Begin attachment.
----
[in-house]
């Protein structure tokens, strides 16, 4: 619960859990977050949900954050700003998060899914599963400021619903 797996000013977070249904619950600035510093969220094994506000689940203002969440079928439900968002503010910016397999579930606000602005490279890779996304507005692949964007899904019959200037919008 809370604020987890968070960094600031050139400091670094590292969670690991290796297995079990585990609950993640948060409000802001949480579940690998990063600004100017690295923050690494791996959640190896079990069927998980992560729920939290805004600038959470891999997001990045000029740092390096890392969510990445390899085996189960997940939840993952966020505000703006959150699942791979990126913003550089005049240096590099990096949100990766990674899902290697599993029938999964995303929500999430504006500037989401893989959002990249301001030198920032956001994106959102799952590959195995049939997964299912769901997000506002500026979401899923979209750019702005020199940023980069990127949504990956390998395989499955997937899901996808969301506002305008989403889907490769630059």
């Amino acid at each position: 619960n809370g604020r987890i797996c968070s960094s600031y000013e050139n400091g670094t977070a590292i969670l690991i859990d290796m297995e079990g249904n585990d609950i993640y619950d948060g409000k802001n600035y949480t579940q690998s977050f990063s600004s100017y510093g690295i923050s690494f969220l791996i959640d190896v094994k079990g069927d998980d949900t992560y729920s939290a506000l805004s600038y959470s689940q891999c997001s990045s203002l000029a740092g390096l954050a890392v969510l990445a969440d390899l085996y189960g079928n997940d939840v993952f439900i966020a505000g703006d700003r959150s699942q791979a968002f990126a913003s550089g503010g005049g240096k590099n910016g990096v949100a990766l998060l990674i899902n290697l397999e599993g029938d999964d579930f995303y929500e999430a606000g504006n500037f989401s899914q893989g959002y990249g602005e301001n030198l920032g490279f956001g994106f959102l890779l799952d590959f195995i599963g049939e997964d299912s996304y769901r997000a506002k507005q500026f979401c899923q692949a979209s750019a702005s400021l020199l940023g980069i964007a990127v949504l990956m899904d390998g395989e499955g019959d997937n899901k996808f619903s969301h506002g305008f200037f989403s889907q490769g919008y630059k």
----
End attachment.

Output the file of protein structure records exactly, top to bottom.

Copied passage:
[in-house]
């Protein structure tokens, strides 16, 4: 619960859990977050949900954050700003998060899914599963400021619903 797996000013977070249904619950600035510093969220094994506000689940203002969440079928439900968002503010910016397999579930606000602005490279890779996304507005692949964007899904019959200037919008 809370604020987890968070960094600031050139400091670094590292969670690991290796297995079990585990609950993640948060409000802001949480579940690998990063600004100017690295923050690494791996959640190896079990069927998980992560729920939290805004600038959470891999997001990045000029740092390096890392969510990445390899085996189960997940939840993952966020505000703006959150699942791979990126913003550089005049240096590099990096949100990766990674899902290697599993029938999964995303929500999430504006500037989401893989959002990249301001030198920032956001994106959102799952590959195995049939997964299912769901997000506002500026979401899923979209750019702005020199940023980069990127949504990956390998395989499955997937899901996808969301506002305008989403889907490769630059």
């Amino acid at each position: 619960n809370g604020r987890i797996c968070s960094s600031y000013e050139n400091g670094t977070a590292i969670l690991i859990d290796m297995e079990g249904n585990d609950i993640y619950d948060g409000k802001n600035y949480t579940q690998s977050f990063s600004s100017y510093g690295i923050s690494f969220l791996i959640d190896v094994k079990g069927d998980d949900t992560y729920s939290a506000l805004s600038y959470s689940q891999c997001s990045s203002l000029a740092g390096l954050a890392v969510l990445a969440d390899l085996y189960g079928n997940d939840v993952f439900i966020a505000g703006d700003r959150s699942q791979a968002f990126a913003s550089g503010g005049g240096k590099n910016g990096v949100a990766l998060l990674i899902n290697l397999e599993g029938d999964d579930f995303y929500e999430a606000g504006n500037f989401s899914q893989g959002y990249g602005e301001n030198l920032g490279f956001g994106f959102l890779l799952d590959f195995i599963g049939e997964d299912s996304y769901r997000a506002k507005q500026f979401c899923q692949a979209s750019a702005s400021l020199l940023g980069i964007a990127v949504l990956m899904d390998g395989e499955g019959d997937n899901k996808f619903s969301h506002g305008f200037f989403s889907q490769g919008y630059k």